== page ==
What started out as a project aimed at monitoring owls in their natural environment has grown into an international collaboration on how to use widespread networks of citizen-scientists to gain new insights into a wide variety of species. It's an attempt to learn about the natural world by listening to its own voices, says MIT Media Lab visiting professor Dale Joachim.
"In order to better understand people, I need to listen to them," Joachim explains. In order to better understand nature, "if we can create easily accessible channels through which we can listen to nature, we might get meaning and information that we wouldn't otherwise know."
Joachim started out by trying a series of tests to see if networks of advanced cell phones, equipped with GPS and compasses to monitor their position and orientation and connected to special arrays of directional microphones, could replace human volunteers in assessing owl populations.
Experiments in Connecticut and Maine showed that the system did work -- the owls responded to playback of recorded owl sounds through the cell phones, and their responses could be detected through the phones almost as accurately as when people on the ground listened for their calls and wrote down the results.
And listening to the owls, he found, is not only a good way to learn about owls, but also could be a good way of monitoring changes in the whole environment. The best results, he suggests, may come from finding new ways to make use of both widespread technology and networks of people.
Joachim says his initial focus was on instrumentation for field research that "replaced people with machines so as to listen continuously and understand as much as possible. But it turns out that a lot of citizen scientists, including myself, would rather be outdoors. So the focus turned to how to better tell the story of nature through people."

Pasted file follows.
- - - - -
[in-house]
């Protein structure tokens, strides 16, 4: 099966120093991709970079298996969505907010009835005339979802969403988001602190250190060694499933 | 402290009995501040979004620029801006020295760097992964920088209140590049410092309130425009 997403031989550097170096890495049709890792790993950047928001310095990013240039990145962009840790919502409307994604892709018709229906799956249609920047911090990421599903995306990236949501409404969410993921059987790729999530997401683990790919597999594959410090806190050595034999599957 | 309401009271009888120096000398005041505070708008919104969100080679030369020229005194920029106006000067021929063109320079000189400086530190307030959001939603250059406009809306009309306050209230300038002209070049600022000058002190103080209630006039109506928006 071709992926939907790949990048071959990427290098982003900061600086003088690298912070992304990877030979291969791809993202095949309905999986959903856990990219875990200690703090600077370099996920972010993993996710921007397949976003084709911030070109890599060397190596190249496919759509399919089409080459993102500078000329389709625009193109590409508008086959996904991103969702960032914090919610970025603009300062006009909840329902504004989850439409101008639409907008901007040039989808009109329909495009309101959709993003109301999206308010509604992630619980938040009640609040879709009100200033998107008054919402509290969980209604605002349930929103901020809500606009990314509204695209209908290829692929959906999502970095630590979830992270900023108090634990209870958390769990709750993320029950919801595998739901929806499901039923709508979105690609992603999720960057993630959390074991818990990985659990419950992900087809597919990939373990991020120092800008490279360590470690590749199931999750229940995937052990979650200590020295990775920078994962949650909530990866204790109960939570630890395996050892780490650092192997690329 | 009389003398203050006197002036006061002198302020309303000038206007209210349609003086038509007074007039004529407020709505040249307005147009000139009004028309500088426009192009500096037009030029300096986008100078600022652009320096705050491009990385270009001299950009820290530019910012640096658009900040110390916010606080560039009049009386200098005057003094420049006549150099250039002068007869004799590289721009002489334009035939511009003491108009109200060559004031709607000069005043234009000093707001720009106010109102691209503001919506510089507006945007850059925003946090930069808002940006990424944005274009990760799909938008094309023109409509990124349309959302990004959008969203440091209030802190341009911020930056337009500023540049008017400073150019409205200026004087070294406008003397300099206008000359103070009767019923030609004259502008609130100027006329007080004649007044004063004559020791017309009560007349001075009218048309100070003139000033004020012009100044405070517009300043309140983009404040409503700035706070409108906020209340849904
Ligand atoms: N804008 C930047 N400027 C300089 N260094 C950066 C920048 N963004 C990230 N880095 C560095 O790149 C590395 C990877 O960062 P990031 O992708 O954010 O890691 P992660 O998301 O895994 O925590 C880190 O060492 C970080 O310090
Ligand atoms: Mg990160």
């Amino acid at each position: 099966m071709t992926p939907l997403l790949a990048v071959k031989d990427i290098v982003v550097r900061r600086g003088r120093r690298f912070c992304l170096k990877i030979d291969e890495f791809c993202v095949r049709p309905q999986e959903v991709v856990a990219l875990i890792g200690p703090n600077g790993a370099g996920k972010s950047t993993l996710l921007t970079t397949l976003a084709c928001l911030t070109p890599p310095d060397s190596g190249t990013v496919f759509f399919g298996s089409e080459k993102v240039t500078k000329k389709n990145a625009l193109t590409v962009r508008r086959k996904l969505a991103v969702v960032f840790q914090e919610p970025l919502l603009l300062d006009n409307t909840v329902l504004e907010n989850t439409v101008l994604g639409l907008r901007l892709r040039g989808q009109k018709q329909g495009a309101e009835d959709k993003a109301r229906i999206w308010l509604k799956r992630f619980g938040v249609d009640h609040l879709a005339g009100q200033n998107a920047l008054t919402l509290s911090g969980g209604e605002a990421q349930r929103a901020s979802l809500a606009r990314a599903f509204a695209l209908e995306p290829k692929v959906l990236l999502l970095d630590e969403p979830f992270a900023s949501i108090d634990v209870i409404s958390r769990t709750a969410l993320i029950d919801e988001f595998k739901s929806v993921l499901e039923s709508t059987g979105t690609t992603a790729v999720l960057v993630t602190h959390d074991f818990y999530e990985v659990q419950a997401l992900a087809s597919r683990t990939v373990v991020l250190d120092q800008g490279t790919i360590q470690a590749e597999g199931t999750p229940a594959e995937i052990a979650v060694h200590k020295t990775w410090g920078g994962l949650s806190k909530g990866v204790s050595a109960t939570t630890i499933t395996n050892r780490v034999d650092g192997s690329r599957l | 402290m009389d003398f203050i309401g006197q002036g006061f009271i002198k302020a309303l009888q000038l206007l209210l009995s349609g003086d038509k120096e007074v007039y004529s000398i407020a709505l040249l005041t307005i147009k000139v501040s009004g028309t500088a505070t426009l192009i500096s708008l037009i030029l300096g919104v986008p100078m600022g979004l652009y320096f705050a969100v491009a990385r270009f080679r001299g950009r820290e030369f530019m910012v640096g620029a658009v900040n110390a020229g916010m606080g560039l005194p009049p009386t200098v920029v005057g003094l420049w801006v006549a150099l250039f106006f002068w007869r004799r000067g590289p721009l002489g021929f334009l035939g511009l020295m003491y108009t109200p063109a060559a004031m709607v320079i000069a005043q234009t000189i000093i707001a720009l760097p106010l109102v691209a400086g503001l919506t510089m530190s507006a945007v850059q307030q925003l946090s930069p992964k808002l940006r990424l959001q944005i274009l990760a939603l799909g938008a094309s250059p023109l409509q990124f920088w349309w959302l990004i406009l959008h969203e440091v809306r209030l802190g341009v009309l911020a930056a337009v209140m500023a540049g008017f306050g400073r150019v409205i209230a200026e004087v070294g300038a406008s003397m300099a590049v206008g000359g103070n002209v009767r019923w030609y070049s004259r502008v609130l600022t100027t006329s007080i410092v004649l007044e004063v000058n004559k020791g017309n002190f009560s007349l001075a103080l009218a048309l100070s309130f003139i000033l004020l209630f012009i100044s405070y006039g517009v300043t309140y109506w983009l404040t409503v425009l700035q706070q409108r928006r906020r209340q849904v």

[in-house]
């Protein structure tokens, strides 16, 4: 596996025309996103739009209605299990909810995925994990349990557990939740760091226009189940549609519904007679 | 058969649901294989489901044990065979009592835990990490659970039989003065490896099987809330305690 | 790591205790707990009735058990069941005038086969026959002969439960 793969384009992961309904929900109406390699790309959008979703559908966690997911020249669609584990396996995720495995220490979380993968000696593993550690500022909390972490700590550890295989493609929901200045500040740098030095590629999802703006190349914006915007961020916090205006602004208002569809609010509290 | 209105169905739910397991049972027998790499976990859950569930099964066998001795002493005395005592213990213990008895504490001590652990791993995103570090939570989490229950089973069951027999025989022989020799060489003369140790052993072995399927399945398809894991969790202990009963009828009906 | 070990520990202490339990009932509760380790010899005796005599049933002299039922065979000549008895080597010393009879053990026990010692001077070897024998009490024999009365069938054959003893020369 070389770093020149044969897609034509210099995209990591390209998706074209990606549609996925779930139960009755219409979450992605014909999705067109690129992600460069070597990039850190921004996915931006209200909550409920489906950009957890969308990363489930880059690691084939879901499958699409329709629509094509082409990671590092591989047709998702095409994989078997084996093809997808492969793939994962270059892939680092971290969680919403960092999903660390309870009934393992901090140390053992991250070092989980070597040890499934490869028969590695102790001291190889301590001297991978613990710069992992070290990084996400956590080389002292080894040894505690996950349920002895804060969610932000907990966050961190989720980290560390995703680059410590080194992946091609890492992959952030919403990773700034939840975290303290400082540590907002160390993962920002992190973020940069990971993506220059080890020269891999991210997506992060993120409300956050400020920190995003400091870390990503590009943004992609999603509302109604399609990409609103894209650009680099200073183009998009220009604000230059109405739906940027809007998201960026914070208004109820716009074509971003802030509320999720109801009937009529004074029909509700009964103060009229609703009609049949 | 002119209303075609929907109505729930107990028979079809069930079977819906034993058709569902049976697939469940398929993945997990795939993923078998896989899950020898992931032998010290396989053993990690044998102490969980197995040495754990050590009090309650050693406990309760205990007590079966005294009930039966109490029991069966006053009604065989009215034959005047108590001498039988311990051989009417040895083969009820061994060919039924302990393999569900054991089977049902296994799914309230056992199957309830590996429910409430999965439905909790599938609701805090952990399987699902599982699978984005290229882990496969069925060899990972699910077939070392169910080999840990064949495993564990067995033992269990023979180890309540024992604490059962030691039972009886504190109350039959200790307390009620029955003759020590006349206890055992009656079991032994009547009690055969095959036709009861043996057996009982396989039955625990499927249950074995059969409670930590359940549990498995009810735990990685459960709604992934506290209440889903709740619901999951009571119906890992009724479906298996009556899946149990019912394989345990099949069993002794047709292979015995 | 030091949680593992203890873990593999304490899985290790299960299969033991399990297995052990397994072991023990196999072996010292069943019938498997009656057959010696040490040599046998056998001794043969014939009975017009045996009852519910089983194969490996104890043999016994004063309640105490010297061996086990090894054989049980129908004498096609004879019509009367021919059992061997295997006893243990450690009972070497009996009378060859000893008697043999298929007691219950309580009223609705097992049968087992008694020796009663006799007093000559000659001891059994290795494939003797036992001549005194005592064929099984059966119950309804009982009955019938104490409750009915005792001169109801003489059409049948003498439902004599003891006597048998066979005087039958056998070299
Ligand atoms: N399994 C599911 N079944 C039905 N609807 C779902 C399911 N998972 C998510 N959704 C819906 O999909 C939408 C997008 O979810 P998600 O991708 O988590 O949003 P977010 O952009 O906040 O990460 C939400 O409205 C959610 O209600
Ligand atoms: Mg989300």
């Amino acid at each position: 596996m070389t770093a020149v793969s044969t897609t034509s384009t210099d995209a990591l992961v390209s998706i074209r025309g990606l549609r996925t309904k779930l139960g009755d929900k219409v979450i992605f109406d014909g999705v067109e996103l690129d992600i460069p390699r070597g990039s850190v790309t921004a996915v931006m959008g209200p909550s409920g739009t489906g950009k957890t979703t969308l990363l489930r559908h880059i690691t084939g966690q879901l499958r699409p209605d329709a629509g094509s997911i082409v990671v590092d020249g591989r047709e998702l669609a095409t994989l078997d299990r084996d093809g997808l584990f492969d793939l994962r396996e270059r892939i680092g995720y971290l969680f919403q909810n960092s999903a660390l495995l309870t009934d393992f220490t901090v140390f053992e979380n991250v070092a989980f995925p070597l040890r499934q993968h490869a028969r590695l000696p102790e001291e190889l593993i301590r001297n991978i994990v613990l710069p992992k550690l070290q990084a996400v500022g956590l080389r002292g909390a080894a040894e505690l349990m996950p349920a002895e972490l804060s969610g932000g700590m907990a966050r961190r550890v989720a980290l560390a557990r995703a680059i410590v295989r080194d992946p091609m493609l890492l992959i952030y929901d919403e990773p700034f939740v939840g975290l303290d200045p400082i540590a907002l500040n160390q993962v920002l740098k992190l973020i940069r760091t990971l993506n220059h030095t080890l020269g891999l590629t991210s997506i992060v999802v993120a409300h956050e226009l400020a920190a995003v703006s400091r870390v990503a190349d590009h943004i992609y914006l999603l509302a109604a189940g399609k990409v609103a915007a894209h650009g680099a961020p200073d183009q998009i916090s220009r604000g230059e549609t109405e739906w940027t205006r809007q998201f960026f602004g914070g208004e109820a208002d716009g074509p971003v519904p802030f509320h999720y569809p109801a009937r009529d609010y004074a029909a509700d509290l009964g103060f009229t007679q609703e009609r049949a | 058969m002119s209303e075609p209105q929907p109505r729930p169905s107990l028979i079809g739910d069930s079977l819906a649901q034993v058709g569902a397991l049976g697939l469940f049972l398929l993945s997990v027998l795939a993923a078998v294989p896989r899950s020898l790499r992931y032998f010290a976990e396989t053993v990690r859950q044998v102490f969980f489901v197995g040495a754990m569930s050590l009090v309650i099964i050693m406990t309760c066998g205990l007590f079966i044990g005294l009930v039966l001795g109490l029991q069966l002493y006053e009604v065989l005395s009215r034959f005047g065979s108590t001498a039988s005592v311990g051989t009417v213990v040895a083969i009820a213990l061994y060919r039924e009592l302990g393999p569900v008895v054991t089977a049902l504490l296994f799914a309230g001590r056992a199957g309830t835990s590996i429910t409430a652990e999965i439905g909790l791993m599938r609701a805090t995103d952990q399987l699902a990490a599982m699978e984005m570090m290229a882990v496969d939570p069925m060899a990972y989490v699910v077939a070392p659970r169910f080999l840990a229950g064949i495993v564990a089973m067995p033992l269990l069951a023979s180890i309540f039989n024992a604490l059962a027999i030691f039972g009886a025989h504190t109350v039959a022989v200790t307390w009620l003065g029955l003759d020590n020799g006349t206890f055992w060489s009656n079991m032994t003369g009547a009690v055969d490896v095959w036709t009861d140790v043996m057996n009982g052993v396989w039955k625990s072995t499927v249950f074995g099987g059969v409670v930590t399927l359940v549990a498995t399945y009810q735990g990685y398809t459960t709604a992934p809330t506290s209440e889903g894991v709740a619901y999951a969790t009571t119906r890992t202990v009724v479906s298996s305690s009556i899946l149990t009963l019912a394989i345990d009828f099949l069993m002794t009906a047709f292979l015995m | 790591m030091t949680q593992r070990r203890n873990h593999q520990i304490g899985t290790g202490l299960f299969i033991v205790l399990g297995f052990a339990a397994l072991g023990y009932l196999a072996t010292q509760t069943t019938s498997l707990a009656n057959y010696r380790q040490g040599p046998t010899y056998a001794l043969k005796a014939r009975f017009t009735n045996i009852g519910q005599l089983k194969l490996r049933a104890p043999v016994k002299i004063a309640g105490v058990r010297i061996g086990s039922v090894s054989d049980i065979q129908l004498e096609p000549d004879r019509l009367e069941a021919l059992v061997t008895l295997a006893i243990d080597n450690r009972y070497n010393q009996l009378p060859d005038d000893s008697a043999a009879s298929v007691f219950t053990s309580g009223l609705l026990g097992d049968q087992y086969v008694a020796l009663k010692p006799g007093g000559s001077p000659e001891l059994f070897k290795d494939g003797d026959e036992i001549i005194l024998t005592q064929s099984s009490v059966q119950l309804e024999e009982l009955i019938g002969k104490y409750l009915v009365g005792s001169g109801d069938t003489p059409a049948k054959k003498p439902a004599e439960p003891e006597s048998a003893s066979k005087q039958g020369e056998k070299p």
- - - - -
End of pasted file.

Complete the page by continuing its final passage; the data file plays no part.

There are things that people can do much better in person, he found, such as localizing the direction of sounds by turning their heads. Watching a person turn while listening to the natural sounds often provides better localization than just using the microphone array. So part of his research has evolved into simultaneously monitoring information from the devices and the people's behavior in the field. "What can we tell about the environment from both the instruments and the people?" he asks.
As a result, he is now working on several projects in partnership with people in other locations, starting in Connecticut and Maine and now including Malaysia, and eventually Mexico and Russia. "The push now is toward facilitating international, long-distance collaboration for observing nature," he says.
Using the Internet to let people of varied backgrounds around the world constantly monitor a combination of audio information from cellphones and visual information from remote-controllable webcams could lead to a better understanding of the environment, he says.
"For example, in dealing with owls, people elsewhere can listen to our backyards while we sleep, and we can listen to their backyards while they sleep," he says.
Preliminary experiments by colleagues using this technique have already revealed species in places where they were not expected, Joachim says. This month, he is working with collaborators in Malaysia to begin setting up such a long-distance cooperative research project, he says.
He hopes that these new experiments will provide a way to quantify the impact of these remote-observing technologies on human understanding of the environment.
"I'm really exploring democratic venues through which large numbers of people can listen in," he says, "in a way that helps us obtain a broader understanding and appreciation of nature."